Social justice filmmakers always dream of having legislative impact. A chance to strategically create change that truly makes a concrete difference. A movement that leads to tangible change in by framing an important but largely invisible issue in meaningful human terms. Meaningful terms that affect communities. Reunite families. Give women who have been incarcerated for decades a glimmer of hope and a future in the free world.
With Sin by Silence, we knew from the very beginning that we wanted to create enough of an impact to free the women of Convicted Women Against Abuse. To create more than just a film. To create an impact that went straight to the California Capitol to directly help release the women who are featured in the film. In 2012, our dream finally is coming true with The Sin by Silence Bills (AB 593 & AB1593).
In 2009, California faced an unanticipated challenge when the Governor eliminated all funding for domestic violence agencies. But, the tide turned as Californian's cried out for justice and safety for families. Four months later, the State government temporarily reinstated shelter funding for the fiscal year. But, the damage was already done. Across the state, five shelters already had to permanently close their doors to victims needing help in their area. The Quiet Little Place team was invited to join the California Partnership to End Domestic Violence in Sacramento for Legislative Action Days taking place on the 1 year anniversary of our debut. As a pivotal moment in our campaign, Sin by Silence screened for the Select Committee on Domestic Violence, as well as the Legislative Women's Caucus in order to help bring urgency to the ever growing issues of domestic violence throughout the state. Our team, as well as Brenda Clubine who is featured in the film, were part of the taking part of various meetings with legislators to help educate about the resources needed to support domestic violence programs and services throughout California.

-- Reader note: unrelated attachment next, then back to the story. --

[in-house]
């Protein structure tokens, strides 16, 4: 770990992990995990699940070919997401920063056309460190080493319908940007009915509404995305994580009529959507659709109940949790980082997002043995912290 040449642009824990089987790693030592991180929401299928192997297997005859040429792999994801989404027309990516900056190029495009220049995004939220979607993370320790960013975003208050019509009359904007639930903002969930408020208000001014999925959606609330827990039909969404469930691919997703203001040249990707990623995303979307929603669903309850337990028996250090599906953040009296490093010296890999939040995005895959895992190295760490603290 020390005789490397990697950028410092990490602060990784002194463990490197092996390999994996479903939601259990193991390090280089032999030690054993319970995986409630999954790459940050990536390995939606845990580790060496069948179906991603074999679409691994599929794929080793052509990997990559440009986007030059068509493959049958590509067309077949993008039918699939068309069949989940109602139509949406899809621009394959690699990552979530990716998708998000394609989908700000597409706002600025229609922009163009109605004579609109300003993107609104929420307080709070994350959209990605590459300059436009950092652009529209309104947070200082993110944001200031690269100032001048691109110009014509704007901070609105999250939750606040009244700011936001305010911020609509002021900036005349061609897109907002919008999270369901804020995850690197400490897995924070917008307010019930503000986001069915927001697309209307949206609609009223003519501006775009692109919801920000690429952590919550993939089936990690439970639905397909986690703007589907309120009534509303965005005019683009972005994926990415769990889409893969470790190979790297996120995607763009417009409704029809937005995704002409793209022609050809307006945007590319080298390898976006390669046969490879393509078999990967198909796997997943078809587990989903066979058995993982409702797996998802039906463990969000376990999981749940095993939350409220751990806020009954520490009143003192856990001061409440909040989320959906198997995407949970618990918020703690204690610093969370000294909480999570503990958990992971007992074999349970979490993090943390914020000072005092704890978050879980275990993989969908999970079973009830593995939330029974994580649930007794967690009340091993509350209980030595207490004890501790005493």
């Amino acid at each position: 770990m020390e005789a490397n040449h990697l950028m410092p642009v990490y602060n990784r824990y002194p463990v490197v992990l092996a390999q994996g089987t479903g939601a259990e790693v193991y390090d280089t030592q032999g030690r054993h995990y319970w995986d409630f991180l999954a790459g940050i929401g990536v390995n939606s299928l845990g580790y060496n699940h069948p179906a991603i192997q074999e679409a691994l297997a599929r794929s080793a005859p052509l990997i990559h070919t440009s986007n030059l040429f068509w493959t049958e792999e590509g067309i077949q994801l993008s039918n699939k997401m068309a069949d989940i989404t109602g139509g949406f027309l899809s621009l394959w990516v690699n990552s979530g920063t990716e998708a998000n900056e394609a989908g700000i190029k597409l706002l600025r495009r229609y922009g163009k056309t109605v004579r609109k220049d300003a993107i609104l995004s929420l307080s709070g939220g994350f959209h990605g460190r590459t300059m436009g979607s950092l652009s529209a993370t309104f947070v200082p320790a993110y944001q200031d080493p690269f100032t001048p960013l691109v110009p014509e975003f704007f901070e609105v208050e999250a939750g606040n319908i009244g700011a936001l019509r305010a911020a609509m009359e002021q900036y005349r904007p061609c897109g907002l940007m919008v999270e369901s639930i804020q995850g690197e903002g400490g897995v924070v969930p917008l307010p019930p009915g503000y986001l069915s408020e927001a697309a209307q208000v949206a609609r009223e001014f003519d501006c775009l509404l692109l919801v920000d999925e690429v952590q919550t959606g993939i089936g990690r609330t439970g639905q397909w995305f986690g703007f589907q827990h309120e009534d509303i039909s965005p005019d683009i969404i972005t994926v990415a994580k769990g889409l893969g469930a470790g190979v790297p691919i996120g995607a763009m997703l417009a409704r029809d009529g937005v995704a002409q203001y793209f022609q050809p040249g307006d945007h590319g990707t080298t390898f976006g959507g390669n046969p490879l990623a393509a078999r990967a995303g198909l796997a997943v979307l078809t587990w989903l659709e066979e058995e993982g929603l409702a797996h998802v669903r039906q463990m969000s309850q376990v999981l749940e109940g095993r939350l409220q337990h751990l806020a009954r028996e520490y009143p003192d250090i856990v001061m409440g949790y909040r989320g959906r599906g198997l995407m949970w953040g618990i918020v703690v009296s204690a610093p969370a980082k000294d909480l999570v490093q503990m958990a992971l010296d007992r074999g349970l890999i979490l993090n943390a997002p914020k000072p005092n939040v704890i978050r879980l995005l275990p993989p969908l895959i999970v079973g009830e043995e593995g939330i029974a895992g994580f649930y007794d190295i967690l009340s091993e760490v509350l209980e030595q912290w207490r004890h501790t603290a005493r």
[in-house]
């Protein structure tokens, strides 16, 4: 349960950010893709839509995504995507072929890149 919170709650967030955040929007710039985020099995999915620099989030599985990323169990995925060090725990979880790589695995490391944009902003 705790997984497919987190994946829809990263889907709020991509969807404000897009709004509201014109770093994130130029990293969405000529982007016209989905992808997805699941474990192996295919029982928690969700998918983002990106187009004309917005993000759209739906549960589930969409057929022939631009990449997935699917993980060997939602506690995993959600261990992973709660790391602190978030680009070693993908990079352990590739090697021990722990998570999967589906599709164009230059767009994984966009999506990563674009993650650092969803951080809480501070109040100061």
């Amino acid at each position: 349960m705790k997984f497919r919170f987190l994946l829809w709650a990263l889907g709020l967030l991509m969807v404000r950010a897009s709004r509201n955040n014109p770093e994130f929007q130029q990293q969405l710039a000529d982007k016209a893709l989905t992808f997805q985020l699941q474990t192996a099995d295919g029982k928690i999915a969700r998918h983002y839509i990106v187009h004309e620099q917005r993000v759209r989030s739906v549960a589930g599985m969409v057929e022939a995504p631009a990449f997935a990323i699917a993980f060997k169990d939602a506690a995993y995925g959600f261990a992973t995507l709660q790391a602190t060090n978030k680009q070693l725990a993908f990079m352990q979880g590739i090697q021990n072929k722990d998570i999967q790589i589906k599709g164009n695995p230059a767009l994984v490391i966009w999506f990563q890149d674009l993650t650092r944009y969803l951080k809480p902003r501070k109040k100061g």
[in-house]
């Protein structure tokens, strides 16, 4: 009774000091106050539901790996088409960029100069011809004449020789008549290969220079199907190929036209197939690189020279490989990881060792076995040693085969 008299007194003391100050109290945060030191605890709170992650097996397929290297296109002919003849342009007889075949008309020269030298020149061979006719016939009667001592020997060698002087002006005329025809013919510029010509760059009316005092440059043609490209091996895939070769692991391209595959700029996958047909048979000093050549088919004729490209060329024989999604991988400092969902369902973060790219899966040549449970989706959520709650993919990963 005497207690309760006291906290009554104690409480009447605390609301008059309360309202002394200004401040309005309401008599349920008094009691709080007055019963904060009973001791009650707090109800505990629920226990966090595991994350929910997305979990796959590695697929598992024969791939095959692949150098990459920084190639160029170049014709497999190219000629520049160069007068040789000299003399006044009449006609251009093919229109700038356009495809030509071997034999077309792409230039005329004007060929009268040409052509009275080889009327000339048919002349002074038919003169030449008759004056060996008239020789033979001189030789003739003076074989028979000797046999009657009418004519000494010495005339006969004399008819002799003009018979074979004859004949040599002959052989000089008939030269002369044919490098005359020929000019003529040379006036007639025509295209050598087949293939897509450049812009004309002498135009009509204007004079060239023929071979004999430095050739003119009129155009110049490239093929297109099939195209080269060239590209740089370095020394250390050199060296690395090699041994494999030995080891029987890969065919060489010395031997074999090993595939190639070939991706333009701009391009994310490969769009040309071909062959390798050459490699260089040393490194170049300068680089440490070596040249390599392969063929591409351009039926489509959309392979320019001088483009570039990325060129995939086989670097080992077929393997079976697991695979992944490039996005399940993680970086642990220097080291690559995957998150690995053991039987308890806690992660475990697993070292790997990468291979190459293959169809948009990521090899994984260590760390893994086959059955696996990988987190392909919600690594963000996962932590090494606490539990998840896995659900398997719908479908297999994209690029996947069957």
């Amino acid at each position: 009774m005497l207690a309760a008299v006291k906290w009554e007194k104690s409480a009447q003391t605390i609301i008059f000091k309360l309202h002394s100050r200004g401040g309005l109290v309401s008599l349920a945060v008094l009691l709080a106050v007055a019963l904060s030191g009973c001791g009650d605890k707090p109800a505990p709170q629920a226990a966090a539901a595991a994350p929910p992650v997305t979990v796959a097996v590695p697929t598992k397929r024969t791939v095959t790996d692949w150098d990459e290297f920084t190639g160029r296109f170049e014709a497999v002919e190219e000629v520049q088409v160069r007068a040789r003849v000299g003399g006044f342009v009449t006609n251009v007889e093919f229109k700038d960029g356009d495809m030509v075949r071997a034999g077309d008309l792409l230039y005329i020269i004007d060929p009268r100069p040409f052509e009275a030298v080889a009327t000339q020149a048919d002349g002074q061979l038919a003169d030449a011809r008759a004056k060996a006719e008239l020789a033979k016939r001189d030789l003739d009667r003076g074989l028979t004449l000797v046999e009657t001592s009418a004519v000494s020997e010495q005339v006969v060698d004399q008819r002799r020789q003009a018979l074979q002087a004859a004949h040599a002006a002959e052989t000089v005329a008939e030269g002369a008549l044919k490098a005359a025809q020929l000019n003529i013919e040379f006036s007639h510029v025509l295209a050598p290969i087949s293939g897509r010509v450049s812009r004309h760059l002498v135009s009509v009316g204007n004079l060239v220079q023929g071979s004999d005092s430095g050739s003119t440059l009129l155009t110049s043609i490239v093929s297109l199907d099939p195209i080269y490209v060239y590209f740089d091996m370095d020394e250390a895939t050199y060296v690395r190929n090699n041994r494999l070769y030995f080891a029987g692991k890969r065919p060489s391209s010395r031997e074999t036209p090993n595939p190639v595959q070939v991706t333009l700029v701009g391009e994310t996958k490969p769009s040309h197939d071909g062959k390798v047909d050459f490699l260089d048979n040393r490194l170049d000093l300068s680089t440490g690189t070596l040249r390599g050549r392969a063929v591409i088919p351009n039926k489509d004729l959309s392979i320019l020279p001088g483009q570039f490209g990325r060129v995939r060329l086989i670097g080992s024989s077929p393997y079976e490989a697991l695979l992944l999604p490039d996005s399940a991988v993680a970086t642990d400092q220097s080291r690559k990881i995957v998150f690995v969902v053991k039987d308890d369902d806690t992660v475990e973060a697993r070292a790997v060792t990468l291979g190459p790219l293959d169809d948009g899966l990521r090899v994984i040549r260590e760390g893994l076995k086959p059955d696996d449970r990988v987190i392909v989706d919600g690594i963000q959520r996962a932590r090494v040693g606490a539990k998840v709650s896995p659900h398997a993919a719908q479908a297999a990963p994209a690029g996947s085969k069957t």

In 2010, the Quiet Little Place team was invited to join the Women In Government conferences to present our film and research directly to female legislators from across the country. As a result, we were able to personally inspire California Assemblywoman Fiona Ma to take on our cause to help the remaining survivors trapped behind bars. The result? A journey to bring to life new legislation that would make history in California.
In 2011, we gathered key individuals from the California Habeas Project, UC Berkeley Law, the California Partnership to End Domestic Violence, along with key survivors and lawyers who helped their cases find freedom to head to Sacramento for an information hearing hosted by Assemblywoman Fiona Ma. All of our hard work, and years of outreach, came down to this moment when we were able to present the cause to the Capitol. This pivotal hearing lit an emotional flame that has fueled a movement and the Sin by Silence Bill (AB 593) is awaiting a final vote from the State Senate to change the laws that continue to keep many of the women in the film still behind bars. Sin by Silence is more than just a film - it represents what great television can do when we act - lives will change, women’s roles will transform, and the next generation will be empowered to act with courage.
After countless conference calls, meetings, trips to Sacramento, and speaking at legislative hearings, Governor Brown signed the Sin by Silence Bills into law and went into effect on January 1, 2013.
“I am so proud that Governor Brown has signed both of my bills,” stated Assemblywoman Ma. “Today, we give hope to approximately 7,000 victims across the state who have survived domestic violence, who believed the system had failed them, and will now have an opportunity to speak out against injustice.”
This effort would not have happened without the Sin by Silence network who joined with us, signed petitions, made calls to legislators and Governor Brown to ensure these bills became law!